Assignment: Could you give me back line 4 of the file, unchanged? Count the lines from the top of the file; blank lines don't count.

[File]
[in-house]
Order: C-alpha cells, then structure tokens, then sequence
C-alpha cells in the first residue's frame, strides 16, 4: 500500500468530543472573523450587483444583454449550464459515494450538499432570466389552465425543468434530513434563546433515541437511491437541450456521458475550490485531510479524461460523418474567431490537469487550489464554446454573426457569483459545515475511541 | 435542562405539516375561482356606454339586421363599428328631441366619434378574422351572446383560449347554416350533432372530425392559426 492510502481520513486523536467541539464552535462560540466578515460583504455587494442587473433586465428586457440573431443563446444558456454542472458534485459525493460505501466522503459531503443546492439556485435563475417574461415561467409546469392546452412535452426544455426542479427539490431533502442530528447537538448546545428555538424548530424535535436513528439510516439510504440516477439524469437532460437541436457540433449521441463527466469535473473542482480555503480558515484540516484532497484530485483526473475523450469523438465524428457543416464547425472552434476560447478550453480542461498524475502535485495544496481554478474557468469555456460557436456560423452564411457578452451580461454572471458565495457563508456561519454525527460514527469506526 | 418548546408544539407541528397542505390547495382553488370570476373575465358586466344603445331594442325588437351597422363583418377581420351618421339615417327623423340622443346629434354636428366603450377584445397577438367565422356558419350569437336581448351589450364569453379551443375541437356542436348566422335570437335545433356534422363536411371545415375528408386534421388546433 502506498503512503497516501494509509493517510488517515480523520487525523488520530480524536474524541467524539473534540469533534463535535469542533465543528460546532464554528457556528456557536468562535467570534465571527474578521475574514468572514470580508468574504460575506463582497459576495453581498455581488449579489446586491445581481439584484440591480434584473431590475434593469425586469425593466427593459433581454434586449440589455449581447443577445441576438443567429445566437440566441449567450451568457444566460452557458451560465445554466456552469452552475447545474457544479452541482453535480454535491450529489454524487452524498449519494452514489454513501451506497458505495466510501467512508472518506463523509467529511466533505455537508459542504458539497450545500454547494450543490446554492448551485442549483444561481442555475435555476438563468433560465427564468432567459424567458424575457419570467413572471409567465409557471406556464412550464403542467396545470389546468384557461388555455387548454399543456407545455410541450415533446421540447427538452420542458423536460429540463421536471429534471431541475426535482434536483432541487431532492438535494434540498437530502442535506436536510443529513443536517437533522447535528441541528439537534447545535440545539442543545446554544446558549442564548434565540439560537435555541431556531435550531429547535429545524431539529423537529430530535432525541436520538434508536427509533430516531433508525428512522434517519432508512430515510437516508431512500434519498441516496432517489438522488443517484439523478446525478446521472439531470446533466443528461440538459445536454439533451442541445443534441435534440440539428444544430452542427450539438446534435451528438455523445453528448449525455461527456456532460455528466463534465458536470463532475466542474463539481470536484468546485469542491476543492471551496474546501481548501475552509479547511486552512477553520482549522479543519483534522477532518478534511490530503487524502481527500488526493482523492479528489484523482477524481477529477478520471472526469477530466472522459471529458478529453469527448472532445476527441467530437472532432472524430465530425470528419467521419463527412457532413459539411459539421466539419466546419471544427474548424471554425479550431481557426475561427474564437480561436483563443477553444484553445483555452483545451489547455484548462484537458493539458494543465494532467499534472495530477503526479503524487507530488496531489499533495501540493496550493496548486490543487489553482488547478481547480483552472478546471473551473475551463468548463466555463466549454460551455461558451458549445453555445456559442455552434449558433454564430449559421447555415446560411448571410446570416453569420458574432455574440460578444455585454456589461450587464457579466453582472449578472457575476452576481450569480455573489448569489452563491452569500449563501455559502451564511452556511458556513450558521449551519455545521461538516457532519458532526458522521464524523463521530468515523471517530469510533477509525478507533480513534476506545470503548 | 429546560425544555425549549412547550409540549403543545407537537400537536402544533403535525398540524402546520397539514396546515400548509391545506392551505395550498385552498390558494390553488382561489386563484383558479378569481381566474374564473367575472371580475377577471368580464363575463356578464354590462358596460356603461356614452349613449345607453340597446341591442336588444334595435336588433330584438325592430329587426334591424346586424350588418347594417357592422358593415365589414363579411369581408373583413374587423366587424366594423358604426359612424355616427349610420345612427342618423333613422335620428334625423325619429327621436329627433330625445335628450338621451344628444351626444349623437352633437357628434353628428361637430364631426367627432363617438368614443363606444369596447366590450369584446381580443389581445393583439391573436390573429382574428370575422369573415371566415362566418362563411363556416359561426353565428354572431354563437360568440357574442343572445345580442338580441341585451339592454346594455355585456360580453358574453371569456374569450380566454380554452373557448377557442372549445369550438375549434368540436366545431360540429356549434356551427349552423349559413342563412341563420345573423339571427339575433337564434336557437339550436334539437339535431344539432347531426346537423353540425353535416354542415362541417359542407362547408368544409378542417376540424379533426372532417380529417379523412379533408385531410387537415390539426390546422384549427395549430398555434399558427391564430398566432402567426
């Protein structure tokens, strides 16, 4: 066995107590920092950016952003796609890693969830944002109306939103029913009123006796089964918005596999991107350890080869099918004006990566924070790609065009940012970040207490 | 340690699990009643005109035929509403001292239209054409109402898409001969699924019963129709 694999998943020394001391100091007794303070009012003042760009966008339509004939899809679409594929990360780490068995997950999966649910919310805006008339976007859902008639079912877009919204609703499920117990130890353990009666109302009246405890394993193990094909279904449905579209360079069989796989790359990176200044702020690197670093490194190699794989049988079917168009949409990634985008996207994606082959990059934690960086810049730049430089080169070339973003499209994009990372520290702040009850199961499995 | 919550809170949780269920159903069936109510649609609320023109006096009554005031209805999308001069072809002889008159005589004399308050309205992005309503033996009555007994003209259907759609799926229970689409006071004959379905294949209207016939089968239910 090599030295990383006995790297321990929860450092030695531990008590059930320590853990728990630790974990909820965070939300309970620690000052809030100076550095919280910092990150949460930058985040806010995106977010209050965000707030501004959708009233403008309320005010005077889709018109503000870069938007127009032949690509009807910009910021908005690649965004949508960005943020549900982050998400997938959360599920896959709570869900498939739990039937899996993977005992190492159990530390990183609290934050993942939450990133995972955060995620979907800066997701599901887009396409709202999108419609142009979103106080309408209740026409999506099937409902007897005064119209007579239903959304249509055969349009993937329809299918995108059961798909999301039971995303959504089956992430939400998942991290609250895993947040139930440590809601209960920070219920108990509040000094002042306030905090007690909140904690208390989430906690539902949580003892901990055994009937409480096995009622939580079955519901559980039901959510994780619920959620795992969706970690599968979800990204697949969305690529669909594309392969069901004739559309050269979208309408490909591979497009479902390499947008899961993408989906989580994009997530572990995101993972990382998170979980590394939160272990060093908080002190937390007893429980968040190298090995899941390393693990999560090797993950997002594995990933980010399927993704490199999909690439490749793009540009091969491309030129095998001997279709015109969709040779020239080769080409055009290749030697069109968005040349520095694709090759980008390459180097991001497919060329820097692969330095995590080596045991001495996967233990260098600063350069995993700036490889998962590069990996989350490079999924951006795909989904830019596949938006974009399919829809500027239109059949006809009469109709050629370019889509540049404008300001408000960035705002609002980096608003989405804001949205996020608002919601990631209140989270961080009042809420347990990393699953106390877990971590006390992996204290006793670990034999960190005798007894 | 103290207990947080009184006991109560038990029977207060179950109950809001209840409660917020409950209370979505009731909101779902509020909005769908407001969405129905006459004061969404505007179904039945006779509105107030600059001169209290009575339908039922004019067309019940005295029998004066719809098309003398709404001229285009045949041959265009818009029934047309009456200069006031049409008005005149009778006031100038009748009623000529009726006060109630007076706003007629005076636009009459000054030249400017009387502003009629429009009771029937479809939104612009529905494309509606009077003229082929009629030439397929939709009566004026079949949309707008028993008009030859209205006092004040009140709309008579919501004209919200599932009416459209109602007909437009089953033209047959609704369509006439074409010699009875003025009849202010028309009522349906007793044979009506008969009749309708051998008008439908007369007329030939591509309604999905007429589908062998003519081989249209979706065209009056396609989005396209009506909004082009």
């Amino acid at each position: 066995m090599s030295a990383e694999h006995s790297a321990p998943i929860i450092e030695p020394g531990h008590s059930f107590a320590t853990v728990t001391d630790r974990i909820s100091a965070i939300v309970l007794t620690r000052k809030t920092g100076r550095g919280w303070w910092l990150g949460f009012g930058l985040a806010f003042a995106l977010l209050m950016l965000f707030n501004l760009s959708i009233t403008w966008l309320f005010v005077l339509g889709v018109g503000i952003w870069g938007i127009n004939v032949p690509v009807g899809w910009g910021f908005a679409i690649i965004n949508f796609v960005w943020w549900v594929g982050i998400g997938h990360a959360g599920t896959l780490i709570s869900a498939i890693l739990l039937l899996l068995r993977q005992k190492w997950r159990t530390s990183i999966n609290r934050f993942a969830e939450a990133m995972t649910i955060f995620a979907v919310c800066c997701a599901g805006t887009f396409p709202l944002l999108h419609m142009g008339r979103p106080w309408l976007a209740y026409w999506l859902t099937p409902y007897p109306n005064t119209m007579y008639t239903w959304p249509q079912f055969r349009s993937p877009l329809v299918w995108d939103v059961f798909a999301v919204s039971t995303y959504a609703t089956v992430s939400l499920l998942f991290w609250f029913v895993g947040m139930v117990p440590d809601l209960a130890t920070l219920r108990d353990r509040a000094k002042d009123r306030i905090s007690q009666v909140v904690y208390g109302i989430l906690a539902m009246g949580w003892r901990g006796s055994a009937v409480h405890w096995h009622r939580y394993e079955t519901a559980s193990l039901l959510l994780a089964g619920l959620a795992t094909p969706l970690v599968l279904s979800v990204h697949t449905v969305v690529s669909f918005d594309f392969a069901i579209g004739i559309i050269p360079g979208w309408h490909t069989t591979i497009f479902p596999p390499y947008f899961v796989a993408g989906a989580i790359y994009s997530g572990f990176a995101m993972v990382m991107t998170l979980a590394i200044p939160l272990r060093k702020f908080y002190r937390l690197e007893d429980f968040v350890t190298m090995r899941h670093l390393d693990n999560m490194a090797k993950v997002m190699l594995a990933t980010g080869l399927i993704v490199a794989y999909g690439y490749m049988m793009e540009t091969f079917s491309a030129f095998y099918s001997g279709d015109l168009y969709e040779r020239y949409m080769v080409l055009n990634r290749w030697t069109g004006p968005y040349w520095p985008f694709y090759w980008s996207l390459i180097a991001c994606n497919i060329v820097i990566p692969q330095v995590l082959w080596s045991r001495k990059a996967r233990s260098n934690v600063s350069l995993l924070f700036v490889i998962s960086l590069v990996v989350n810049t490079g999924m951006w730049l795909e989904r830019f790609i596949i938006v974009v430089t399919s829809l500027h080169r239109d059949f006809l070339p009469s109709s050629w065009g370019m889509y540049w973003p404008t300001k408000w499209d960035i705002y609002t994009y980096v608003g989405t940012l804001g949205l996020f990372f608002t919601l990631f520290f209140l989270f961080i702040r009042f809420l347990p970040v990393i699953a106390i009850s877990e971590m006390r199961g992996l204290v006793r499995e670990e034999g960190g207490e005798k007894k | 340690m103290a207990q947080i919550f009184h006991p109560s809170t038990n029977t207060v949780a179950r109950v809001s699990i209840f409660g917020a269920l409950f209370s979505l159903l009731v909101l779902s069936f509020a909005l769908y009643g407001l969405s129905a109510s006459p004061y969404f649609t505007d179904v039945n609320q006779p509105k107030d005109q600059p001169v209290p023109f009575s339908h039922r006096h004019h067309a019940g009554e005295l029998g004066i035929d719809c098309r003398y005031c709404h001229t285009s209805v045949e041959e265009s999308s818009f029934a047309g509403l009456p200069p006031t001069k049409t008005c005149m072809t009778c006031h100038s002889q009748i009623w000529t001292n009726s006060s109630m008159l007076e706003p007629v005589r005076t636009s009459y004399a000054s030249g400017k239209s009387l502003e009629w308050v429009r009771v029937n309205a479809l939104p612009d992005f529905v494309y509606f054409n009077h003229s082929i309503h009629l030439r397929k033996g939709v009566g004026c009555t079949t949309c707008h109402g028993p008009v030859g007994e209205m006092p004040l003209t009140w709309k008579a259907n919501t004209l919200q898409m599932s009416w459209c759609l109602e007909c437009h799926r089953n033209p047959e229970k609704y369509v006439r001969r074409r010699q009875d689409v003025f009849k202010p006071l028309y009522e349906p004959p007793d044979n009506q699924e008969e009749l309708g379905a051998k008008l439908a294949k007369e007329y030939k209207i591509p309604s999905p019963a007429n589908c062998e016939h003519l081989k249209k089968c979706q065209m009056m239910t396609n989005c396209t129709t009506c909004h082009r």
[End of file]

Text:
């Protein structure tokens, strides 16, 4: 066995107590920092950016952003796609890693969830944002109306939103029913009123006796089964918005596999991107350890080869099918004006990566924070790609065009940012970040207490 | 340690699990009643005109035929509403001292239209054409109402898409001969699924019963129709 694999998943020394001391100091007794303070009012003042760009966008339509004939899809679409594929990360780490068995997950999966649910919310805006008339976007859902008639079912877009919204609703499920117990130890353990009666109302009246405890394993193990094909279904449905579209360079069989796989790359990176200044702020690197670093490194190699794989049988079917168009949409990634985008996207994606082959990059934690960086810049730049430089080169070339973003499209994009990372520290702040009850199961499995 | 919550809170949780269920159903069936109510649609609320023109006096009554005031209805999308001069072809002889008159005589004399308050309205992005309503033996009555007994003209259907759609799926229970689409006071004959379905294949209207016939089968239910 090599030295990383006995790297321990929860450092030695531990008590059930320590853990728990630790974990909820965070939300309970620690000052809030100076550095919280910092990150949460930058985040806010995106977010209050965000707030501004959708009233403008309320005010005077889709018109503000870069938007127009032949690509009807910009910021908005690649965004949508960005943020549900982050998400997938959360599920896959709570869900498939739990039937899996993977005992190492159990530390990183609290934050993942939450990133995972955060995620979907800066997701599901887009396409709202999108419609142009979103106080309408209740026409999506099937409902007897005064119209007579239903959304249509055969349009993937329809299918995108059961798909999301039971995303959504089956992430939400998942991290609250895993947040139930440590809601209960920070219920108990509040000094002042306030905090007690909140904690208390989430906690539902949580003892901990055994009937409480096995009622939580079955519901559980039901959510994780619920959620795992969706970690599968979800990204697949969305690529669909594309392969069901004739559309050269979208309408490909591979497009479902390499947008899961993408989906989580994009997530572990995101993972990382998170979980590394939160272990060093908080002190937390007893429980968040190298090995899941390393693990999560090797993950997002594995990933980010399927993704490199999909690439490749793009540009091969491309030129095998001997279709015109969709040779020239080769080409055009290749030697069109968005040349520095694709090759980008390459180097991001497919060329820097692969330095995590080596045991001495996967233990260098600063350069995993700036490889998962590069990996989350490079999924951006795909989904830019596949938006974009399919829809500027239109059949006809009469109709050629370019889509540049404008300001408000960035705002609002980096608003989405804001949205996020608002919601990631209140989270961080009042809420347990990393699953106390877990971590006390992996204290006793670990034999960190005798007894 | 103290207990947080009184006991109560038990029977207060179950109950809001209840409660917020409950209370979505009731909101779902509020909005769908407001969405129905006459004061969404505007179904039945006779509105107030600059001169209290009575339908039922004019067309019940005295029998004066719809098309003398709404001229285009045949041959265009818009029934047309009456200069006031049409008005005149009778006031100038009748009623000529009726006060109630007076706003007629005076636009009459000054030249400017009387502003009629429009009771029937479809939104612009529905494309509606009077003229082929009629030439397929939709009566004026079949949309707008028993008009030859209205006092004040009140709309008579919501004209919200599932009416459209109602007909437009089953033209047959609704369509006439074409010699009875003025009849202010028309009522349906007793044979009506008969009749309708051998008008439908007369007329030939591509309604999905007429589908062998003519081989249209979706065209009056396609989005396209009506909004082009």